Government On Course for $16M Surplus

The Turks and Caicos Islands economy is outperforming the government’s 2021/2022 budget expectation to the point that a $69.5m projected deficit has now been turned into a $16m surplus.


Minister of Finance, Investment and Trade, Hon. E. Jay Saunders explaining the economic performance of the country

Minister of Finance, Investment and Trade Hon. E. Jay Saunders, in a news conference on Monday, November 8, pointed out that most of the revenue drivers have outperformed expectations.


He said the original budget included a deficit of $69.5m, which he said would have required a drawdown of loan facility. However, the current forecast is projecting an $89.7m increase in revenue over the original budget, which he said put the country on course to record the $16m surplus.


He said government set a revenue target of $271,973,250. However, the current overall revenue raked in so far is $361,258,895, an increase of $89,285,645 or 99.5 percent.


The main driver, according to the finance minister was Stamp Duty from Property Sales. According to him, government had projected to haul in $45m from property sales stamp duty, but has so far raked in $79,875,396, an increase of $34,875,396 or 22 percent.


Customs and import duties were projected to yield $88,818,500, but has climbed to $110,332,748, an increase of $21,514,248 or 30 percent. He said revenue from work permits and immigration fees was projected at $25,391,587. However, so far $27,324,063, a $1,932,476 or 7.5 percent increase.


Revenue from accommodation tax was budgeted at $64,943,894. But such revenue has climbed to $80,169,538, a $15,225,644 or 21.1 percent increase. Fuel Tax was supposed to contribute $8,848,140. However, so far, it has yielded $10,948,168, an increase of $2,100,028m or 3.0 percent.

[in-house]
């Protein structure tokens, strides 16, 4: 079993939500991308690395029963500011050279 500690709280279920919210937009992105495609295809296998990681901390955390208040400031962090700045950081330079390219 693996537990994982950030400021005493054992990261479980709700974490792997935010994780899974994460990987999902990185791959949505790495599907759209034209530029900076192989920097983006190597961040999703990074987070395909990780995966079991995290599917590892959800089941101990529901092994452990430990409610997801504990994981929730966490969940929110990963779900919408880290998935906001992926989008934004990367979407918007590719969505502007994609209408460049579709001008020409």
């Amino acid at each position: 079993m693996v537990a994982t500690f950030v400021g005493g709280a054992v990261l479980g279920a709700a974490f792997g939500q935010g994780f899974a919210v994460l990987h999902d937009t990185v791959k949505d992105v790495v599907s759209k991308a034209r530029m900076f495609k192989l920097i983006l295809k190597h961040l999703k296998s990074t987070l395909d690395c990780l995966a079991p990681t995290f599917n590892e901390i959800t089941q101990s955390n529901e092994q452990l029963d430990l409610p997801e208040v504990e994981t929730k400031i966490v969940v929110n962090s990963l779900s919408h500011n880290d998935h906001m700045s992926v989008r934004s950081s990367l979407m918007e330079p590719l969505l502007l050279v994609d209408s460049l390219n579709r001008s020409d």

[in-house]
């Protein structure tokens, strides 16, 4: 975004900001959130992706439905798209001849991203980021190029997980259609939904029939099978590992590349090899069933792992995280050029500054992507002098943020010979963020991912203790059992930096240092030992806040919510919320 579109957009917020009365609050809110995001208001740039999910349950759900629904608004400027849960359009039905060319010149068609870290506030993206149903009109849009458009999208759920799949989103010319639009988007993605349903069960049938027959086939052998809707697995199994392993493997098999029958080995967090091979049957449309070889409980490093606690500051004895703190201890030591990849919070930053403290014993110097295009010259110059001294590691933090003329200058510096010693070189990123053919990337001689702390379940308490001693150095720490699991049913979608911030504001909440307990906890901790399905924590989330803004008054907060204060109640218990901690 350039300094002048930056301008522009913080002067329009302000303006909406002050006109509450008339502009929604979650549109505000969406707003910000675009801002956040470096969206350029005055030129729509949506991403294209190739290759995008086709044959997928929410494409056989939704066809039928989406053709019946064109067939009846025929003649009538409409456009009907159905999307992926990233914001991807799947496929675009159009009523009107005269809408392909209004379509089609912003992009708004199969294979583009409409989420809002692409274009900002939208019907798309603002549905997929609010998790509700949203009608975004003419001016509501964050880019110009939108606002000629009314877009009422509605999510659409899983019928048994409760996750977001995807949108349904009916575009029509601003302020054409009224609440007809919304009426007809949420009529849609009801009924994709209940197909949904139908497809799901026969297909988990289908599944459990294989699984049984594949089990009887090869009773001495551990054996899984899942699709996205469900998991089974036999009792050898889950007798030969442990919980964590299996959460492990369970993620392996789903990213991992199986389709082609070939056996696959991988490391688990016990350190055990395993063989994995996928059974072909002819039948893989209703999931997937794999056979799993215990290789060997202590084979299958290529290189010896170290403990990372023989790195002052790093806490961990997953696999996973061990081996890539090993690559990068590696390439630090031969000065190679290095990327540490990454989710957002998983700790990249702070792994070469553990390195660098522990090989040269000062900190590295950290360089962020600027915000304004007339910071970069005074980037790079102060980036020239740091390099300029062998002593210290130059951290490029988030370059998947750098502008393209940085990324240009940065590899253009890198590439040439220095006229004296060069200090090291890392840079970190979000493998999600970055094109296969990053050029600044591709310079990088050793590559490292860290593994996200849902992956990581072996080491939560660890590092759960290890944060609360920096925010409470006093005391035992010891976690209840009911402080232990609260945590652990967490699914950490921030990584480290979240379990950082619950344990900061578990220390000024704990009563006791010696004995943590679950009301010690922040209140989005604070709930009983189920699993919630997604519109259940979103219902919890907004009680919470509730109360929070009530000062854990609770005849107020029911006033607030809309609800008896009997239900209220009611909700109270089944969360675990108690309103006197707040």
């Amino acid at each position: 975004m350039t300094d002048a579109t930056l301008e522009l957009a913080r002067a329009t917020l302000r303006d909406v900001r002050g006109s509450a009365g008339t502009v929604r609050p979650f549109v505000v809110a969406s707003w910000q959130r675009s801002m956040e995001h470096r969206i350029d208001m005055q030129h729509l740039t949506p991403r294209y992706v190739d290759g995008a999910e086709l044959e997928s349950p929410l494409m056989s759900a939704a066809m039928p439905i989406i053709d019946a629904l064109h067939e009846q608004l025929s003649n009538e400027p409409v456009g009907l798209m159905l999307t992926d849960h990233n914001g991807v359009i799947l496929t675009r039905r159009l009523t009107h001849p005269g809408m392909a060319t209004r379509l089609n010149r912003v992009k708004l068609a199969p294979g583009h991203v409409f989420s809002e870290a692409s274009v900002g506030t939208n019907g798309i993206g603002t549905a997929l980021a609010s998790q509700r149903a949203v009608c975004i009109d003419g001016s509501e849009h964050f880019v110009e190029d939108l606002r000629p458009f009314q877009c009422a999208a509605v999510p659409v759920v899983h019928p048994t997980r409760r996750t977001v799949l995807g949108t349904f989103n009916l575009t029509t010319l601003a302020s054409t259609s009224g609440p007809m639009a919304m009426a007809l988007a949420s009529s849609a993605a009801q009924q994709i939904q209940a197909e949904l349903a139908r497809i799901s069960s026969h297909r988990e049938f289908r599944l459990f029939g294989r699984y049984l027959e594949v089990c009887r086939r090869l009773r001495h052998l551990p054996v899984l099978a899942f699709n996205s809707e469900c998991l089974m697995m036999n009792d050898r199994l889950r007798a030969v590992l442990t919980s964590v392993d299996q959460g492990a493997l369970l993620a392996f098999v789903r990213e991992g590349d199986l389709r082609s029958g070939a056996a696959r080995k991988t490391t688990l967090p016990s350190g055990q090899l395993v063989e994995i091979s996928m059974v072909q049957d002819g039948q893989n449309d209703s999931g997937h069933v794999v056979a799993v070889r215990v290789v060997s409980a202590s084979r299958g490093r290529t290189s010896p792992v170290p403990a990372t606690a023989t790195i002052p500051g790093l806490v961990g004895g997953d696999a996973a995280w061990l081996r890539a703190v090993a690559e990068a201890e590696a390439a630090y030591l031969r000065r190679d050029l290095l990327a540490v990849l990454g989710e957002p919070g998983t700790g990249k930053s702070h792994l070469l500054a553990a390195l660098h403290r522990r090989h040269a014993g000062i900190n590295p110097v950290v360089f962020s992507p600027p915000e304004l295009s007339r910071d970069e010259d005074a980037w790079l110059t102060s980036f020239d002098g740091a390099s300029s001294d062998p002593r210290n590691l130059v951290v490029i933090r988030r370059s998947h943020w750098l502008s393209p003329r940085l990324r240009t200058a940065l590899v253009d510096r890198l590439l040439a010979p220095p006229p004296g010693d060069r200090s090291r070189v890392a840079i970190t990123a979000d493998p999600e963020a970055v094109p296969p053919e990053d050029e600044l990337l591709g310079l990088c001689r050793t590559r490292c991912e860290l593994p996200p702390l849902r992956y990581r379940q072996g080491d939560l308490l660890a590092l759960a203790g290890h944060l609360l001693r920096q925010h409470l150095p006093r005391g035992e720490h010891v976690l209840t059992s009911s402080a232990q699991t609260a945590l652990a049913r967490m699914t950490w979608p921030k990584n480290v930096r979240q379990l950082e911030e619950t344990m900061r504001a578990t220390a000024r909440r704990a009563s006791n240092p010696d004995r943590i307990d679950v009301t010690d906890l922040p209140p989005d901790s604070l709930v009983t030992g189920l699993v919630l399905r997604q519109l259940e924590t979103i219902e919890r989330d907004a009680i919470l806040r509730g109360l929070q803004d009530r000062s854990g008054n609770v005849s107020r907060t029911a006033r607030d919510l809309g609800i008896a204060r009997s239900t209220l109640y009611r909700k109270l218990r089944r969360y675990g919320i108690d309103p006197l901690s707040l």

Revenue from motor vehicle and driver’s license fees was projected at $4,479,393. But so far, $5,314,949, which is an increase of $835,556 or 1.5 percent increase. Banking fees were projected to land $4,777,562. However, so far, $5,752,822 has been collected, which is an increase of $976,260 or 1.6 percent.


The government did not list any revenue for Airport and Travel Taxes, but so far raked in $4million. Government was expecting to raise $29,715,174 during this financial year from other incomes, but so far collected $37,541,211, an increase of $7,826,037 or 10 percent.


The finance minister said that spending so far has fallen below expectation for the most part.


He pointed out that government was projected at this time to spend 102,623,372 on Salaries, Wages and Allowances, but has spent $99,497,441, which is $3,125,931 or 28 percent less than expected. On pensions and gratuities, government was expected to spend $9,955,373, but has spent $9,455,373, a saving of $500,000 or 2.7 percent.


Total personnel recurrent cost was set at $112,578,745. But so far spent $108,952,814, a saving of $3,625,931 or 31.4 percent. Government had expected to spend $17,819,270 in grants and contributions, but has spent $17,819,270, a saving of $2m.


Property rentals has broken even at $6,071,125, so too were operating, maintenance, utility, communication expenses, which stood at $11,451,447; $10,667,071; $4,267,676; and $2,124,160 respectively. Subventions were projected to be $23,647,511, but $22,677,511 or $875,000 or an increase of 1.9 percent was spent.


He pointed out that in some areas, government has spent just over what was budgeted. One of the areas is local and travel and subsistence, which was budgeted at $3,070,070, but $3,100,075 has been spent so far, which is an increase of $30,000.


NIB and Hospital Charges, another area of increased spending, was estimated at $55,417,966, but so far has spent $56,417,966, an overspending of $1m or an increase of 16.3 percent.


Government had budgeted to spend $5,795,921 on professional and consultancy services, but has spent $6,670,921, an increase of $875,000.


In the area of Other Expenses, government budgeted to spend $51,278,745, but so far spent $54, 678,348, an increased spending of $3,399,603, a 15 percent increase.


Government has seen a 56 percent rise in the Other Cost category. A total of $191,610,967 was budgeted for that area, but a total of $193,945,570 has been spent so far, which is an increase of $2,334,603.


The Ministry of Health and Human Services has taken the lion share of the spending with $81,471,267 or 23 percent of the budgeted sum. Statutory charges and Ministry of Education, Labour, Employment and Customer Service with $67,219,805 and $40,111,773 round off the three most expensive departments.


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